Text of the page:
Thursday, 25 November 2010

REVIEW In Search of a Distant Voice by Taichi Yamada

Turn to face this way -
Mine as well, this loneliness
The end of autumn.

For some reason, having always intended to read Strangers by Taichi Yamada, I haven't yet. I'm going to get a move on and read it immediately now that I have read another of Yamada's books, In Search of A Distant Voice. 

I have read reviews of this short novel where people take issue with some of the jacket puff that suggest it is a "scary" book. I can sympathise with this to some extent. But, Yamada's is just a different type of supernatural writing, and it works extremely well in its own way. In fact, the patience with which the novel is built to its conclusion is to create, I think, a specific and extremely chilling point of tension at the very end. In some ways it is a surreal piece, in others almost hyper real. If ghosts really do exist, might this be how they really are? Is Yamada travelling out there on the edges, closer to an answer than most of us?

The book is about Kasama Tsuneo, an immigration officer in Tokyo, and how his interaction with a woman's ghostly voice in his own head/outside his head unseats his shambolic attempts to live an ordinary life. He is trying too hard to lead this normal life, see the frankly surreal engagement party scene, in order to escape a traumatic past. The novel winds its way towards his uncovering of the source of this voice, and the results of his attempts to make it corporeal.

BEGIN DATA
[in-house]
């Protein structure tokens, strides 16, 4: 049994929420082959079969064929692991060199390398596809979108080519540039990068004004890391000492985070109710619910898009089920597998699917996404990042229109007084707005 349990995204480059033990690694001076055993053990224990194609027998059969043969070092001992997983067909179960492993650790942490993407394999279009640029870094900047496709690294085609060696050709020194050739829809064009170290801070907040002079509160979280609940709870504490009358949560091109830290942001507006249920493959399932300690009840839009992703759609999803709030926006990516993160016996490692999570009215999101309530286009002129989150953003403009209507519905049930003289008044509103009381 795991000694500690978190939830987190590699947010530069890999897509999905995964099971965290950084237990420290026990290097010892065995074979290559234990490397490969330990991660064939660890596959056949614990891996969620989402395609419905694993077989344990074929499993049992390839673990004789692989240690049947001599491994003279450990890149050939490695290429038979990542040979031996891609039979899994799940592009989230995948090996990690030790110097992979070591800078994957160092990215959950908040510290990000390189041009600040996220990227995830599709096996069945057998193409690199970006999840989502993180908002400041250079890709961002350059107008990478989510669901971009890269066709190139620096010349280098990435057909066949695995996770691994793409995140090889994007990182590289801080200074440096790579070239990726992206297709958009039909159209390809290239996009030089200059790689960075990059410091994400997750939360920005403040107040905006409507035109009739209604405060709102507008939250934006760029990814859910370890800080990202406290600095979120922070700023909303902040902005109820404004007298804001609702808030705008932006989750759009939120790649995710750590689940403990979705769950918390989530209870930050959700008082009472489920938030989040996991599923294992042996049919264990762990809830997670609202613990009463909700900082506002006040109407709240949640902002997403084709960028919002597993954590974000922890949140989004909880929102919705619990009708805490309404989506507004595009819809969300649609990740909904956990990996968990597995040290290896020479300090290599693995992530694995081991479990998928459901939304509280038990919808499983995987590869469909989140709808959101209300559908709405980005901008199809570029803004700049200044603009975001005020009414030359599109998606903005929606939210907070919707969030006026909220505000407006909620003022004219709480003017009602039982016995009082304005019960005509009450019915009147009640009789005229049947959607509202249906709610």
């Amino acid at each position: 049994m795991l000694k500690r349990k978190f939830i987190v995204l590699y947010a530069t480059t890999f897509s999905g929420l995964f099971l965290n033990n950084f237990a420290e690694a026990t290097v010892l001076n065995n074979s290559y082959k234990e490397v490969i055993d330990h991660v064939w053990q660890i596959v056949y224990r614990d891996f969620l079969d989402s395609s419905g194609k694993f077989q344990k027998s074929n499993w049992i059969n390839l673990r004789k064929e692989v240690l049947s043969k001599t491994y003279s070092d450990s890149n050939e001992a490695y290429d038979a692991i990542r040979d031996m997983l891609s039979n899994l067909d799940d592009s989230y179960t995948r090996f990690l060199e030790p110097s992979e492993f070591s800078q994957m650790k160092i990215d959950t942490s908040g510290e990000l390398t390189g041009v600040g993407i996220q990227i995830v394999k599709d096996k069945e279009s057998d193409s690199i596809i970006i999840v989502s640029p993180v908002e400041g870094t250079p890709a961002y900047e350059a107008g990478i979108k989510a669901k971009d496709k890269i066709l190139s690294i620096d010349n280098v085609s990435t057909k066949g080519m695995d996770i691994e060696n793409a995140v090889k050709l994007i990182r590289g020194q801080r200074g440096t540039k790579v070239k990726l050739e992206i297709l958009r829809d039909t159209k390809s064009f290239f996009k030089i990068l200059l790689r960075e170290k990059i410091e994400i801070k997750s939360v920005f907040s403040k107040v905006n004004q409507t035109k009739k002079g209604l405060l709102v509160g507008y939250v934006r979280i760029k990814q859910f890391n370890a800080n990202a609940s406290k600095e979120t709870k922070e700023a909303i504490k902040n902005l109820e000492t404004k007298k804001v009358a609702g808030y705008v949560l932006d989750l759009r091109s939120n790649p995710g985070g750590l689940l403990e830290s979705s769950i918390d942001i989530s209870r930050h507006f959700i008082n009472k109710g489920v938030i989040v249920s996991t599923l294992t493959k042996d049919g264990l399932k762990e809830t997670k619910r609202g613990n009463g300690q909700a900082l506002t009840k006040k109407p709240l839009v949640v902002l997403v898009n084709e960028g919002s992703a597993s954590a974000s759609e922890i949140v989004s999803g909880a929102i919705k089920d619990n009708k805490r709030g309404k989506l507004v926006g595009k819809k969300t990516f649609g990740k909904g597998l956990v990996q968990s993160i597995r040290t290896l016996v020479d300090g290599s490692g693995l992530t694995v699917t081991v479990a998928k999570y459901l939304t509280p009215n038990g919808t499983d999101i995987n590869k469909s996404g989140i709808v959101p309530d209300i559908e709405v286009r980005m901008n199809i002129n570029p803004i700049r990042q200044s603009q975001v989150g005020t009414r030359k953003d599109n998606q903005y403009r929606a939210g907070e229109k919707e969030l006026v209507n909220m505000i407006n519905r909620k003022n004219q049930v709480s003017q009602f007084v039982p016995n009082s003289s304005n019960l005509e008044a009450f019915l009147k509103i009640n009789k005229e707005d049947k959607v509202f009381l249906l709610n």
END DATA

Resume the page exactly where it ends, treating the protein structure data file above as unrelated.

I'm reading The Little Stranger at the moment, by Sarah Waters, and co-incidentally, a review blurb by Hilary Mantel on the jacket sums up In Search of A Distant Voice perfectly. Talking about the other book, obviously, Mantel uses the expression "the queasy borderlands between the supernatural and the psychopathological". This just is In Search of a Distant Voice. The events in the story are either the hallucinations of poor Tsuneo, or they are they intervention of a hidden dimension. Maybe they are both. The reader flits back and forth across this line with Tsuneo throughout the whole narrative, and this discomfort about what is actually happening is what finally makes the book haunting, creepy, disturbing ...

I liked it a very great deal. It is an eerie meditation on the nature of the supernatural, mental disintegration and total, utter human isolation. In fact, it reminded me very strongly of two books - books I read more than a decade ago - Knut Hamsun's Hunger and Notes from the Underground by Dostoyevsky. These are horror stories in their own way, ghost stories, that embed the reader in the mind of someone dismantling, fraying, falling. In Search of a Distant Voice tells of the unravelling of sanity, the possibility of our interaction with the beyond, and the terror of being human.